There are 71,000 people living in 691 licensed nursing homes in Florida, and thousands more in assisted living residences. Nursing homes and assisted living residences provide comfort, security and help. But these days, they also provide everything the corona virus needs to get a foothold: groups of older, more susceptible people living in close proximity to one another.
A blizzard of new federal and state rules to protect residents’ health have been issued over the last few weeks. Those same rules are leaving many residents lonely and isolated, as well as demanding heroic efforts from facility staff. Here is an overview of the key rules under our “new normal”:
You cannot visit, for now:
On March 14, the Florida Agency for Health Care Administration banned most visitors to long-term care facilities and assisted living residences. The ban lasts for 30 days, but may be extended. Exceptions may be made for compassionate visitations (end of life visits, for example). Anyone seeking entry to a facility may be given a screening questionnaire and have their temperature taken. Staff members are also checked for fever upon arrival.
Communal dining and other group activities have been curtailed. Residents are also discouraged from leaving the facility except for essential services.
How can you stay in touch with a resident?
By now you’ve probably seen news clips of family members standing outside residents’ windows, blowing kisses and holding up signs. But there are other, simpler ways to stay in touch with your loved one. Phone calls. Old fashioned letters. (Although some are worried about infected paper surfaces, the CDC and WHO say that this is an unlikely means of viral transmission). In some facilities, a staff member goes from room to room to coordinate video chats for families via skype, face time, etc.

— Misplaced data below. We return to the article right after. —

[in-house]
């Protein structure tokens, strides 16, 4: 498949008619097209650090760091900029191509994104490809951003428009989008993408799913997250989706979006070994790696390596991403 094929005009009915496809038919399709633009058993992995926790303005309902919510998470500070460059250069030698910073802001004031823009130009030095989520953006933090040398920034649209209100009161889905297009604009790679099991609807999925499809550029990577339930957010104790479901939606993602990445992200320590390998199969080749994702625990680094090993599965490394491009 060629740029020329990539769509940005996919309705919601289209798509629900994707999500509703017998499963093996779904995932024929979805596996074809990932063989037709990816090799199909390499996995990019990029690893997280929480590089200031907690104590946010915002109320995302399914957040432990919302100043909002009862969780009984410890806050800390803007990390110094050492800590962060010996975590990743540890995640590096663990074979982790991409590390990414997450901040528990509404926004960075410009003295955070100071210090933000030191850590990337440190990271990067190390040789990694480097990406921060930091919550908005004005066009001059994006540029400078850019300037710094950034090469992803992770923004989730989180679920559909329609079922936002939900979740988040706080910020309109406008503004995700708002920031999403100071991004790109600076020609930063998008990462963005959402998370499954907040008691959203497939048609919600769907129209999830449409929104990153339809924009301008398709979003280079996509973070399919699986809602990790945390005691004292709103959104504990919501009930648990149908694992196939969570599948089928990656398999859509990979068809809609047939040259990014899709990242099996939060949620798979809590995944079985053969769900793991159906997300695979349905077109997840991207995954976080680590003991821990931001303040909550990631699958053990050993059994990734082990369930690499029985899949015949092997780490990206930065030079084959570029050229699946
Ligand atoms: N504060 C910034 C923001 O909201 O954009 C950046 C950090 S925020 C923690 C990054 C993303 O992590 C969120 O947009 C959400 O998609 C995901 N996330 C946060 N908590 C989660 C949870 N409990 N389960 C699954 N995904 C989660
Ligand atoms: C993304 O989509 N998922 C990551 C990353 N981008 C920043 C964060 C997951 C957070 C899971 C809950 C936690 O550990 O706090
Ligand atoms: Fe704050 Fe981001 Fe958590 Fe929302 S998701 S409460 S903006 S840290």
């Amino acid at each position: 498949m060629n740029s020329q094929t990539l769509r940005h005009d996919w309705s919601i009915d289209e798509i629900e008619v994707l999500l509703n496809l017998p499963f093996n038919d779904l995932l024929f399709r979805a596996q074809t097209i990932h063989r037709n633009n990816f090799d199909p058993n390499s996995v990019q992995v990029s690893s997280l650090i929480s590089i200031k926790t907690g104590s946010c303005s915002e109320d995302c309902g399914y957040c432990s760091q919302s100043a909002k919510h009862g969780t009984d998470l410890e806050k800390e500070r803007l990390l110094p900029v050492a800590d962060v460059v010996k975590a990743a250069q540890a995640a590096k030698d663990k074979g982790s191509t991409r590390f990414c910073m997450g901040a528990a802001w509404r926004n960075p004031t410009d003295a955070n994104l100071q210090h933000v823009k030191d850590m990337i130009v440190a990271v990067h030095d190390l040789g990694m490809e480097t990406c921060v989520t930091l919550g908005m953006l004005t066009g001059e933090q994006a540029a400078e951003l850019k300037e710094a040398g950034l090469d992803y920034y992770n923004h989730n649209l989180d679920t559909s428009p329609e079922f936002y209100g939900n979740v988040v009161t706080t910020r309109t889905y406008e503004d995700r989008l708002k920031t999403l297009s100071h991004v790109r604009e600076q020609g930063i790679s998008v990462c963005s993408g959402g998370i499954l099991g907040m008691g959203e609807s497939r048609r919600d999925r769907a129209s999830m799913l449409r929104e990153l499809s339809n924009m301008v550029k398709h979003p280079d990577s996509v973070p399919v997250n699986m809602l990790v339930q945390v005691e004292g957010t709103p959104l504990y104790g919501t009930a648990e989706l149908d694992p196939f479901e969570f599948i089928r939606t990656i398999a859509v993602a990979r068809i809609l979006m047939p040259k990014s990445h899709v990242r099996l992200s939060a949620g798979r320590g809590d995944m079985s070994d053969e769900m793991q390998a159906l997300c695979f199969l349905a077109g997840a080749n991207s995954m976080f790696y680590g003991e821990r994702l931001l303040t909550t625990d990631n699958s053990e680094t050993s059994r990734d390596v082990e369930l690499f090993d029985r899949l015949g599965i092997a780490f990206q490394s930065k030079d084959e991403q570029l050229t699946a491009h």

How you communicate with your loved one will obviously depend on many factors, including your technical expertise, technology available at your loved one’s residence, and your loved one’s cognitive functioning.
You won’t necessarily know if the residence has COVID19 cases:
As of March 31, 66 long-term care residents at 19 different facilities in Florida had tested positive for the virus. While families naturally want to know if their loved one’s living facility is affected, Florida is withholding the identity of affected facilities. According to the AHCA, releasing the information would violate HIPAA privacy laws. And Florida Governor DeSantis believes the information would cause relatives to worry unnecessarily. Critics counter that HIPAA applies to individuals, not facilities, and that being kept in the dark causes more worry. In any event, Stefan Grow, an attorney for ACHA, says the information will be released only when “…the State Health Officer’s determination that release of the information is necessary for the protection of the public’s health.”
No new admissions:
In order to protect residents and staff during the pandemic, long-term care nursing homes are accepting new residents only if they are transferring directly from a hospital stay. Hospitals must follow strict protocols to ensure that discharged patients have tested negative for the virus.
Assisted living facilities are accepting new residents, but only after careful screening to ensure the applicant is virus-free.
Here’s hoping that we return soon to the OLD normal. Good health to all!